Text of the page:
The pace of this movie is break-neck and rugged. In addition to giving us a film described as an “urban thriller,“ director Paul Haggis holds a mirror to our diverse society, forcing us to see how all of us engage in racial profiling and how, when we are fortunate enough to break through those stereotypes, we can suddenly appear so beautiful to one another as human beings.
This movie has some amazing moments. My own favorite is when the cop who has sexually harassed and verbally abused an elegant black woman finds himself rescuing the same woman from a car accident the next day. Though neither character speaks to the other after their encounter, Haggis shows us by their faces that they have been changed forever. This movie does contain strong language and some sexual content. Even if it didn’t, however, “Crash” is not a movie for children or for many teen-agers. It’s a movie for grownups with the ability to contemplate this devastating film and to bring its message to their own experiences.
When I was a boy, America celebrated the Centennial of the Civil War. The Winston-Salem Journal ran a cartoon about the War, and there were across the country many different ceremonies, re-enactments, and conferences. My parents bought for me and my brother two records — The Confederacy and The Union. Both contained songs popular among the soldiers and civilians of the North and South. After recently purchasing The Confederacy as a boxed set at a bargain store, I put it in the machine and found myself carried back into my childhood. Though the songs won’t please everyone — they are stylized and highly orchestrated — I can’t imagine anyone listening to this record and remaining unmoved by Rev. Edmund Jennings Lee’s recitation of his ancestor’s “Farewell Order to the Army of Northern Virginia.”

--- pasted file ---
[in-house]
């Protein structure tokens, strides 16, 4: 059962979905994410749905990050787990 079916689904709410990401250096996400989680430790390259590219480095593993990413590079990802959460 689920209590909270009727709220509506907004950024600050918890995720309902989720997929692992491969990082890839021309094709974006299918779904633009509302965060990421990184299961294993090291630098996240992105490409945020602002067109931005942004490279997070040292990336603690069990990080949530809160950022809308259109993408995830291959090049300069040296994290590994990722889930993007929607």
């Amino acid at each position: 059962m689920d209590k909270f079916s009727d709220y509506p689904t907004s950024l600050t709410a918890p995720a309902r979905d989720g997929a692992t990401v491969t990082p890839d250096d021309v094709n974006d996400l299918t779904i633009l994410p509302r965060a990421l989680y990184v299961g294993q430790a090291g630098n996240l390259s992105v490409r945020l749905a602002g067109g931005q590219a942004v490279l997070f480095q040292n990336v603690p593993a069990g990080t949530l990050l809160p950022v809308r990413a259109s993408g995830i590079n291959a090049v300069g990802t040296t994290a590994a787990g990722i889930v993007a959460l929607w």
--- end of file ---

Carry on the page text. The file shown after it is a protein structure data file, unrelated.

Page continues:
Although many Americans may regard their fellow countrymen as lazy or unwilling to work hard, the plain truth is that Americans are some of the hardest working people in the world (compare, for example, the number of hours worked by the typical American to those worked by the French, the English, the Italians or the Germans). Labor Day commemorates the American worker. So take the day and celebrate yourself and your fellow countrymen. Relax and enjoy that cookout with family or friends. If you’re like millions of your fellow Americans, you’ve earned the break.
— By Jeff Minick